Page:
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Consider this carbocation:

enter image description here

We know that this carbocation would immediately rearrange - by a methyl shift - to form the more stable carbocation.

Now, notice that the migration will produce a chiral center at carbon 1. Assuming that the leaving group was a chloride, will the configuration at 1 - after the methyl shift - be retained, inverted, or racemized?

Interestingly, assuming the nucleophile is $\ce{EtOH}$, in the final product - 2-d-3-ethoxy-3-methylpentane, carbon 2 is also a chiral center. I assume that it will be racemized, as in usual SN1 reactions, but I am not sure. Am I correct?

At a very detailed level, I was also taught that in SN1 reactions, 100% racemization does not occur. The inverted product is slightly more than the retained product. This is because - while the leaving group is still leaving - backside attack is preferred. So, does this phenomenon also have an effect on the molecule above?

To conclude, I wish to know the stereochemistry at both chiral carbon 1 and 2. Are they retained, inverted, or racemized? If racemized, then is the racemization 100%, or is the inverted product formed more than the retained one?

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  • $\begingroup$ Isn't it a primary carbonium ion to begin with (in addition, in here, $\ce {C-D}$ is smaller than $\ce {C-H}$)? In that account, I'd say $100\%$ inversion because reaction is $\ce {S_N2}$ rather than $\ce {S_N1}$. $\endgroup$ – Mathew Mahindaratne Mar 28 '18 at 15:15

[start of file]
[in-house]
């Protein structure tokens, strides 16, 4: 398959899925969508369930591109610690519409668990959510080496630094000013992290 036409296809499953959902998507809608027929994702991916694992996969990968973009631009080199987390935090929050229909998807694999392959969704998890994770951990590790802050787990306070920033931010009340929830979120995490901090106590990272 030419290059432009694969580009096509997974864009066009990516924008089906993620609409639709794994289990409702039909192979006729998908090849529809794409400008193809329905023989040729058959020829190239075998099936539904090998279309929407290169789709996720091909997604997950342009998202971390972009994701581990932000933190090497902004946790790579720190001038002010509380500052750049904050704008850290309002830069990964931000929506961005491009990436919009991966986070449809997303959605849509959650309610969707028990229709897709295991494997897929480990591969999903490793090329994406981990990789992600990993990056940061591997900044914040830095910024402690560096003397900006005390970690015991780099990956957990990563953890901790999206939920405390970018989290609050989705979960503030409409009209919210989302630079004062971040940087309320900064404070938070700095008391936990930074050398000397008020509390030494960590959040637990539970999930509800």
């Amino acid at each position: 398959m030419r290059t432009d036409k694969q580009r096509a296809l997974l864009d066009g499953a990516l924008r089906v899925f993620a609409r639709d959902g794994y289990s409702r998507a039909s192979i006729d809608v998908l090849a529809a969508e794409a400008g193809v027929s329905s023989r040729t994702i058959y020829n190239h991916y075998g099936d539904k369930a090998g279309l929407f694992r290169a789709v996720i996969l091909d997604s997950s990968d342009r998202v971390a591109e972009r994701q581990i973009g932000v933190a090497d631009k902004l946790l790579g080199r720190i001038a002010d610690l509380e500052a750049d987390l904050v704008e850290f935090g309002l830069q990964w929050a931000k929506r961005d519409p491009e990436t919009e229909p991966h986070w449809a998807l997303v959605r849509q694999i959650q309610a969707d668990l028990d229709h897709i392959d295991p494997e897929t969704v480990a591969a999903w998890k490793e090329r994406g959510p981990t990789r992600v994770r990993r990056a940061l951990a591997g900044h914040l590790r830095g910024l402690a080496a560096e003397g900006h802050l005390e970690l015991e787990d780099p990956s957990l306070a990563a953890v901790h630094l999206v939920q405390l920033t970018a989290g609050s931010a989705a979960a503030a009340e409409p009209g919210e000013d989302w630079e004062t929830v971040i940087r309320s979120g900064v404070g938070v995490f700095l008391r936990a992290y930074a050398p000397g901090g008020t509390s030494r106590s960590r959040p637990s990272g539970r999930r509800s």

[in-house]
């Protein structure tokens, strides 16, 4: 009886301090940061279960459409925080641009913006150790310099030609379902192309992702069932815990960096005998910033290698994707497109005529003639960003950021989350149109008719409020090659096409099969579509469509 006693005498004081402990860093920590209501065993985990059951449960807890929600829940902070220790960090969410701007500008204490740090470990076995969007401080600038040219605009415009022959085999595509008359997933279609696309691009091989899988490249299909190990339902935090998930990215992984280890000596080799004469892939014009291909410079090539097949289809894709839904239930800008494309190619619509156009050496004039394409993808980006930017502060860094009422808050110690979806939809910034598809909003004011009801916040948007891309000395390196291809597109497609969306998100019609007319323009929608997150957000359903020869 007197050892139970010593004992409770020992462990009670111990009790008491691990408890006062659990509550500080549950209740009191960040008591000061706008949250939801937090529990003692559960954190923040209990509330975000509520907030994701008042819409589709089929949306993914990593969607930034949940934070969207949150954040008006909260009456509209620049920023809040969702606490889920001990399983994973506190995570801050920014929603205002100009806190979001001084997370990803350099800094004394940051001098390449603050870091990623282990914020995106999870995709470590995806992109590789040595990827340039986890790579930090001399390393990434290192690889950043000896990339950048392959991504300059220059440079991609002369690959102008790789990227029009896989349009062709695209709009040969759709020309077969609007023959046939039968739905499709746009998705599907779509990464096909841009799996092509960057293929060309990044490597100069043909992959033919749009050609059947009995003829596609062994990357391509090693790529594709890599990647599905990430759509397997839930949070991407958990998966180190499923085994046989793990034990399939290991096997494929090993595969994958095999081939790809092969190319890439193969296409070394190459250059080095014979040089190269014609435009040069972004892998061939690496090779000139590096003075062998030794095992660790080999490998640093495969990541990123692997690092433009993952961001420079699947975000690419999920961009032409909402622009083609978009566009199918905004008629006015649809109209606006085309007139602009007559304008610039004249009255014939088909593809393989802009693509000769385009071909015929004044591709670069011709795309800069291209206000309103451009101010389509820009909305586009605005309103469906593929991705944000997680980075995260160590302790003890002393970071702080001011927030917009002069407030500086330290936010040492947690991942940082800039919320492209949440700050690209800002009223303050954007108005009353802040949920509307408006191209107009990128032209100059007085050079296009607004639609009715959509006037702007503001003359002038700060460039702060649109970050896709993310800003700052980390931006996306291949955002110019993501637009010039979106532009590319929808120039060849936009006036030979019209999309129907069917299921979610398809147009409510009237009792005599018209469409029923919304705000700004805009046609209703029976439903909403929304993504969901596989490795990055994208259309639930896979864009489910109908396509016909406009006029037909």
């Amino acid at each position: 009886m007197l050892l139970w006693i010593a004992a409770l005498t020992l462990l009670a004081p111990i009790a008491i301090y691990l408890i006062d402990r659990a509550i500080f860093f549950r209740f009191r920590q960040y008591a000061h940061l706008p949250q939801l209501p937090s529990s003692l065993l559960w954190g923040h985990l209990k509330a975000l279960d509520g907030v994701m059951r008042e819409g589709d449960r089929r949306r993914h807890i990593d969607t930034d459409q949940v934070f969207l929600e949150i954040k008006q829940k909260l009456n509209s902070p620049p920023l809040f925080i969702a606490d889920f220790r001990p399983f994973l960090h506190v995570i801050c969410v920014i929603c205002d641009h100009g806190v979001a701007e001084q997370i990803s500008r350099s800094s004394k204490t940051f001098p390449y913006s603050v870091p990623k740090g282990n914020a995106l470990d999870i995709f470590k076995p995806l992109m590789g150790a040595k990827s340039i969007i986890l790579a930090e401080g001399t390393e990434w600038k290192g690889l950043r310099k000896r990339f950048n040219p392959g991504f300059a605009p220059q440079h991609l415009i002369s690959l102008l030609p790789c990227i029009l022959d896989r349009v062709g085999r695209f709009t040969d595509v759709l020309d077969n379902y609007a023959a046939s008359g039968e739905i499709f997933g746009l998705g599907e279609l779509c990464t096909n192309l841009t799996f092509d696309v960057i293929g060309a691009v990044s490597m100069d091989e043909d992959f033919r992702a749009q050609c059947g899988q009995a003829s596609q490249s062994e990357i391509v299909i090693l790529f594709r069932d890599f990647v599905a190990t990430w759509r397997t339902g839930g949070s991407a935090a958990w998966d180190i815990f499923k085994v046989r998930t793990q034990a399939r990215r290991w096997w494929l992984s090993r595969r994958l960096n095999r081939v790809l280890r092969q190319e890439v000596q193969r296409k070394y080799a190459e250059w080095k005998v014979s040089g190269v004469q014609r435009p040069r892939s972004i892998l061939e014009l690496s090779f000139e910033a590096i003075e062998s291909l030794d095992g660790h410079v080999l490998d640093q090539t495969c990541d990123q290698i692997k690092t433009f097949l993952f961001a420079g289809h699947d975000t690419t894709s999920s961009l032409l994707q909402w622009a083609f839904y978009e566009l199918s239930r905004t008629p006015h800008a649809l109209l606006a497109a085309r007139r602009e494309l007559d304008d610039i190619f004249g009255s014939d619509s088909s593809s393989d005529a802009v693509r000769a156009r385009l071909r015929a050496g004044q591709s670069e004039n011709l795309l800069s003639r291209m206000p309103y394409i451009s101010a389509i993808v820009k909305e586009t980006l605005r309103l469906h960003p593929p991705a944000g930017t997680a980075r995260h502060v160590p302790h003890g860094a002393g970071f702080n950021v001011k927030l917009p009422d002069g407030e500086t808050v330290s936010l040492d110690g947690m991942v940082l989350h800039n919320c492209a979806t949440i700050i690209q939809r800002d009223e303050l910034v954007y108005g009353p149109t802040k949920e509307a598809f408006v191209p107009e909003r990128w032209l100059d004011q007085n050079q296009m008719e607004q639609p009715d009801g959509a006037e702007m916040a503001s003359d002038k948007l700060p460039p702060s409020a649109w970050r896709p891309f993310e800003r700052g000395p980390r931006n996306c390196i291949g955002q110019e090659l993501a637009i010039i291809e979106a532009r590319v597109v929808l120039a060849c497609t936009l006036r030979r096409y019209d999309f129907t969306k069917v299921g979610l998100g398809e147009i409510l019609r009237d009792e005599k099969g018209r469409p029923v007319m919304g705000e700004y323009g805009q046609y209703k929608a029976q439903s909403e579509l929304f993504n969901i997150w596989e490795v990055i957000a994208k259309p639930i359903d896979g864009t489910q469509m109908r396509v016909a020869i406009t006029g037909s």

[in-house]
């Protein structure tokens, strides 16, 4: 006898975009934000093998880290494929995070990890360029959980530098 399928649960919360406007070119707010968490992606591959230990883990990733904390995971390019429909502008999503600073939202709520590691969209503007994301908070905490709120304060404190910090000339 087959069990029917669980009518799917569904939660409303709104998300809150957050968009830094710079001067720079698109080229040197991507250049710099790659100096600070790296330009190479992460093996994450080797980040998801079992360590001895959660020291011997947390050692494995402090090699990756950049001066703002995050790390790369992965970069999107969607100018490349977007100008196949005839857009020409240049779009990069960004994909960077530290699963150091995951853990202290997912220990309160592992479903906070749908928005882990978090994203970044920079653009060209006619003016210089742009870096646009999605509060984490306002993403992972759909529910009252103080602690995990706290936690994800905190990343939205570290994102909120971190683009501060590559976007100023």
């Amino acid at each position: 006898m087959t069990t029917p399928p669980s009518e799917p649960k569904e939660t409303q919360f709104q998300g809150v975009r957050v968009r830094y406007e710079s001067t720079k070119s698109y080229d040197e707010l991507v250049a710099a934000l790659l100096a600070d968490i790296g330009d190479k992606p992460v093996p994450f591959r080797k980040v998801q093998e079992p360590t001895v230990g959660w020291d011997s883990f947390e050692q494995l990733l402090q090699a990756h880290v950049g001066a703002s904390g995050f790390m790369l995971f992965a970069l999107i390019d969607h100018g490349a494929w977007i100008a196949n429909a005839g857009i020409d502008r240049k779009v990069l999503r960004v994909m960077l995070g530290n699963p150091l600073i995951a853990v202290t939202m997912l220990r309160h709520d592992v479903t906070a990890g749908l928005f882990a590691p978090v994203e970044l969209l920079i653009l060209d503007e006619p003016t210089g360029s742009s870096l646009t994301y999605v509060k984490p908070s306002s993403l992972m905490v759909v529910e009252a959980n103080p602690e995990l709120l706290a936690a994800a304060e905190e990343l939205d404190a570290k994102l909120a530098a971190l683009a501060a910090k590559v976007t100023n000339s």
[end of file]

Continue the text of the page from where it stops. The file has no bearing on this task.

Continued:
• $\begingroup$ As a general rule, if you start with an optical inactive solution, you'll end up with an optically inactive solution. Since the carbocation is not optically active, then you'll get a racemate. $\endgroup$ – ralk912 Mar 29 '18 at 4:23
  • $\begingroup$ Stereochemical information is lost once you form a carbocation, since in general it presents a planar geometry and $sp^2$ hybridized geometry; barring some special cases involving bulky substituents etc. there is no preferred face of attack. $\endgroup$ – getafix May 28 '18 at 12:32
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Let's take your question back a step to a single chiral diazonium salt (R)-1, prepared by treatment of the corresponding amine with nitrous acid. This reaction (1 --> 2) is typified by the Demjanov ring expansion. Although there are examples of direct SN2 displacement of N2 by water, they are not on such hindered primary carbons. A quick Chemical Abstracts search did not reveal any concerted alkyl migrations in this reaction type which would cause inversion at C1.

When the primary carbocation 2 is formed, it is renderd achiral with enantiotopic faces at C1. There is also free rotation about the C1 - C2 bond. The migratory aptitude of alkyl groups is tertiary > secondary > primary > methyl. Thus, racemic 3 would lead to racemic ether (alcohol) 4. [E1 products are ignored.] While migration of ethyl is preferred over methyl, methyl does have a statistical advantage in that there are two of them. In this case, racemic carbocation 5 is formed, which captures solvent to form racemic 6 as a near equal mixture of diastereomers. There is always a chance that the solvolysis of the cationic site in 5 may not be totally racemized. A priori, it is difficult to predict that outcome.